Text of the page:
All You Need Is Love
A wedding can be extremely pricey, especially considering the details you desire for making your special day unique and memorable. Take it from Leslie Tayne, who is a financial attorney and debt specialist. She works with clients who are all too familiar with the dangers of poor budgeting when it comes to planning a wedding and how it could lead to heavy debt. She offers these tips:
• Write-down all your “wish” items to determine what you need versus what you want so you can prioritize and identify what and where you are willing to sacrifice.
• Make a commitment to save for your big day based on what items you have identified as priority.
• Dare to compare by doing your homework and price comparisons to see where you might be able to save and cut corners, which could open up opportunities for funding other wish items that you had originally considered forgoing.
Consider your finances and what your plans are after the wedding to determine the most suitable budget without compromising your future plans. Putting your entire wedding on a credit card and then hoping to buy a new home can make for a reality check that could end up putting this plan on hold. Paying for your wedding should not end up being the cause of your debt.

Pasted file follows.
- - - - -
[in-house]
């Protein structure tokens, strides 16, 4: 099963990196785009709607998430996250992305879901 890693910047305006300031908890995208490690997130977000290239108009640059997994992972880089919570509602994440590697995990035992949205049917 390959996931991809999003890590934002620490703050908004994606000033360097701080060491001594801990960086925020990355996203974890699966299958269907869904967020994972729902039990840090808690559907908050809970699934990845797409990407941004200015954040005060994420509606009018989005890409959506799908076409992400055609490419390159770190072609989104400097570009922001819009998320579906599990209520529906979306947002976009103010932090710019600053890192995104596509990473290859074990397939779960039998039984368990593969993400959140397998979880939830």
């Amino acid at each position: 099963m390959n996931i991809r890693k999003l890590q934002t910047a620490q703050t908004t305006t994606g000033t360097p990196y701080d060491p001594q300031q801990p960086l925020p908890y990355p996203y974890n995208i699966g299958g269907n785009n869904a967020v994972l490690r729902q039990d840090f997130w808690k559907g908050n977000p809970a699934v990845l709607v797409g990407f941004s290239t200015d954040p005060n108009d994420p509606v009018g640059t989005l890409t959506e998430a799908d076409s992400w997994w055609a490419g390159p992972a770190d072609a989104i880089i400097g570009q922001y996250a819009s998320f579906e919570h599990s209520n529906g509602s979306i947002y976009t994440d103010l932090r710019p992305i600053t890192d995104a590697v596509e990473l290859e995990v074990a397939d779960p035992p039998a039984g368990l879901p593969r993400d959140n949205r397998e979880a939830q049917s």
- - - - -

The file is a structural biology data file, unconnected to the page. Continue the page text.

One thing I didn’t quite think of was this tip from Glen Craig, financial blogger at freefrombroke.com : If you want to know what you can afford then figure out what it will take to break even. Figure out the cost per guest. Now, will those guests give you at least that much as a gift (most guests give cash gifts)? Be honest here. Some people will not give as much as others but there are always a few that give a more generous gift.
If your guests will at least cover the cost per guest with their gift then you can afford the wedding, meaning that you won’t be in debt afterwards. If you won’t break even then it’s time to reconsider some aspects of the wedding to bring the cost per guest down (or find wealthier guests).
After taking all of the previous suggestions into account and you find yourself not being able to come up with enough money try cutting back. Reduce your guest list, choose a cheaper location, or have the wedding on a Friday or Sunday. There is an exuberant amount of ways to save and reduce costs on your wedding day. Remember this day is about you and the one you love, not about keeping up with the Joneses and digging yourself into debt.
Wedding Budgeting Tools:
The Knot Wedding Budgeter – includes a worksheet to enter in your estimate and actual costs for individual wedding categories. This also allows you to keep track of your RSVPS and total budget.
Budget Worksheet – This includes saving goals including items like emergency fund, wedding, car purchase, down payment, retirement, etc.
Can I Afford This Wedding? – A simple sheet lying out your monthly costs and a basic break down of the cost of each wedding category.
Do you have any tips to share? Please comment below!
Wedding Cash Back Resources
Additional Wedding Resources